Locally, how many registered voters cast ballotsin Tuesday's primary election: • Deschutes ......... 38.6% • Crook .................... 36% • Jefferson .............. 38%
• Total turnout...... 32.3% Tumout of Oregon voters registered with a party: • Democrat........... 35.5% • Republican .........41.5% • Other/unaffiliated .....19%
Sources: County clerks' offices, Secretary of State's Office
• Timothy Crawley
• Jo Rae Perkins
U.S. HOUSE: 2nd District Democratic primary: @Aelea Christofferson
• Barney Spera
7,766 20. 2%
• C.F. Vulliet
ond year in a biennium at 51 servealsofunds the startof percent. the next school year and any Continued from 61 About $1.4 million of those unanticipated contingency, Redmond's five-year Com- increased revenues will be adding to its importance. "We still don't know what munity L e a r ning C e n ter poured backinto employee program, providing academ- compensation, which has re- will happen with PERS rates ic and social support in af- mained flat during the reces- or the funding of all-day kinter-school settings, will sun- sion. The budget also calls dergarten," Steinert said beset this year due to the deple- for restoring one more day fore the meeting. "So there tion of its grant funding. that was cut and cost-of-liv- have been some concerns The district's year-to-year ing raises for all employees. about whether we're saving general fund is expected In addition, for the first time enough." to rise nearly 6 percent in in years, employees will reCommittee Ch a i rman 2014-15, from $60.5 million ceivesalary bumps foryears Rick Bailey, however, told to $63.7 million. The 2013-14 of service and/or level of the group Wednesday he felt budget had an even bigger education. confident the amount was jump from the year previEnrollment is e xpected adequate after discussions ous, allowing the district to to be fairly flat, with an in- with Steinert and seeing supadd back most of the days creaseoflessthan 1percent. porting evidence. cut from the school calendar That's primarily because of a Bailey asked Superintenin 2012, when there was a $5 decreased birthrate during dent Mik e M c Intosh how million shortfall. The total the recession, said Kathy long the district could expect budget, including reserves, Steinert, fiscal director, not to spend portions of its enddebt service, grants, contina lack of in-migration of new ing fund balance, and McIngencies, school start-up and students. tosh replied "We're there." "We're still spending more fee-supported funds, is $94.9 A language arts textbook million. adoption will add a whop- than actually comes in, sysBumps in next year's bud- ping $450,000 to next year's tematically lowering our endget come primarily from an expenditures but staffing lev- ing fund balance every year," additional $1.1 million in els are budgeted to climb less McIntosh said. "But we've funding from the Oregon than 15 new positions across very purposefully done less Legislature in January, $1.4 all employee classifications. and less of that over the last million from a recalculation There has been discussion few years and by the next in the method the state uses in the budget meetings re- biennium we'll need to have to measure the number of garding the district's ending some seriousconversations students living in poverty, fund balance, which averag- because it has to stop." and $1.5 million because es 5 percent of total revenues, — Reporter: 541-548-2186, the district funds the sec- per board policy. This email@example.com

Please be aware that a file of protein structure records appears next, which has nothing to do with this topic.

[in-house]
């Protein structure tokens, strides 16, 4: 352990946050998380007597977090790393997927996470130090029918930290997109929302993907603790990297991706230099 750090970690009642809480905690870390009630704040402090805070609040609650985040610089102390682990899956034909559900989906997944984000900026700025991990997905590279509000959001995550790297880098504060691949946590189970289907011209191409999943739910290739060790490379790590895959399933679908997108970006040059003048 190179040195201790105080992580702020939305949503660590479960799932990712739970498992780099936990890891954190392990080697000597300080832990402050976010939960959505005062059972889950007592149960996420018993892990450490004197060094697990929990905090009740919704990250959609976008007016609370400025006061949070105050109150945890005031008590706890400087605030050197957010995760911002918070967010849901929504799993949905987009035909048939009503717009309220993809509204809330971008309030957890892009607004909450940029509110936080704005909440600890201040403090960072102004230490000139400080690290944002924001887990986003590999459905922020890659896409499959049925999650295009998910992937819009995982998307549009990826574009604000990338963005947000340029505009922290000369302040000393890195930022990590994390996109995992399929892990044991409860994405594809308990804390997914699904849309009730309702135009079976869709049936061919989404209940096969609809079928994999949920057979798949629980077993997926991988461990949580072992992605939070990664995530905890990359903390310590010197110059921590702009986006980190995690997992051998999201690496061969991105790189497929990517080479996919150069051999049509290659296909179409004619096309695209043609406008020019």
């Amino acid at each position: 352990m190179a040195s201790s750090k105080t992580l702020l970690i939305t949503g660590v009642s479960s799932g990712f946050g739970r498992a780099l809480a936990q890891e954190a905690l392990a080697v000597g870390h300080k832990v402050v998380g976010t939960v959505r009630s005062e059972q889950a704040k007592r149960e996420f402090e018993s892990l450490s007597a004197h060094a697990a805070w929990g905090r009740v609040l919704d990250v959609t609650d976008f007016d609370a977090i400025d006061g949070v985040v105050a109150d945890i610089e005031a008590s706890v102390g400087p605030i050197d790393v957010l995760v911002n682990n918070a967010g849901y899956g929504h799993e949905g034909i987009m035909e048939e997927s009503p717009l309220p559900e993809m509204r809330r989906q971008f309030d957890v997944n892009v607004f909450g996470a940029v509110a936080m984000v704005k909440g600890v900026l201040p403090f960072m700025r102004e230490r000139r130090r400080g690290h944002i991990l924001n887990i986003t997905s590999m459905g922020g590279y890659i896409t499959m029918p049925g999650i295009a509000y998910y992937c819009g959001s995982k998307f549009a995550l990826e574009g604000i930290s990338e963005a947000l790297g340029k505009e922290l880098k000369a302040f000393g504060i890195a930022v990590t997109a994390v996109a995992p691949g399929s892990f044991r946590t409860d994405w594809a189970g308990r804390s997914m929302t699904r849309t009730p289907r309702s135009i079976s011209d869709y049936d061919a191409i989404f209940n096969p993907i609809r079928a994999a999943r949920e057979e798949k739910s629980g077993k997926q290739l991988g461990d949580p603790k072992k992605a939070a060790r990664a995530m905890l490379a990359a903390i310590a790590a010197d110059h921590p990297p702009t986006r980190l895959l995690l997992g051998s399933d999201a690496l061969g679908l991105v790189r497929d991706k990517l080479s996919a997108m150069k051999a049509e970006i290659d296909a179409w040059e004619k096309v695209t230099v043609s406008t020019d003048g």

DISTRICT ATTORNEY • Patrick Flaherty
• Dennis Linthicum
1 9,946 2 4 %
Democratic primary: @Jodie Barram
Republican primary: STony DeBone
11,1 31 80.9%
• Richard Esterman
• Ifeanyichukwu Diru 2 6
JUDGE OFTHE CIRCUIT COURT: 11th District, Position 5
• Steven Kurzer
• Tim Carr
2,426 8.3% 17,271 58.8%
• Thomas Spear
g9-98: Five-year local option levy of 20 cents per $1,000 assessed property value to fund fire protection services in the city of Bend. Yes:10,706(62.6%)• No: 6,396 (37.4%)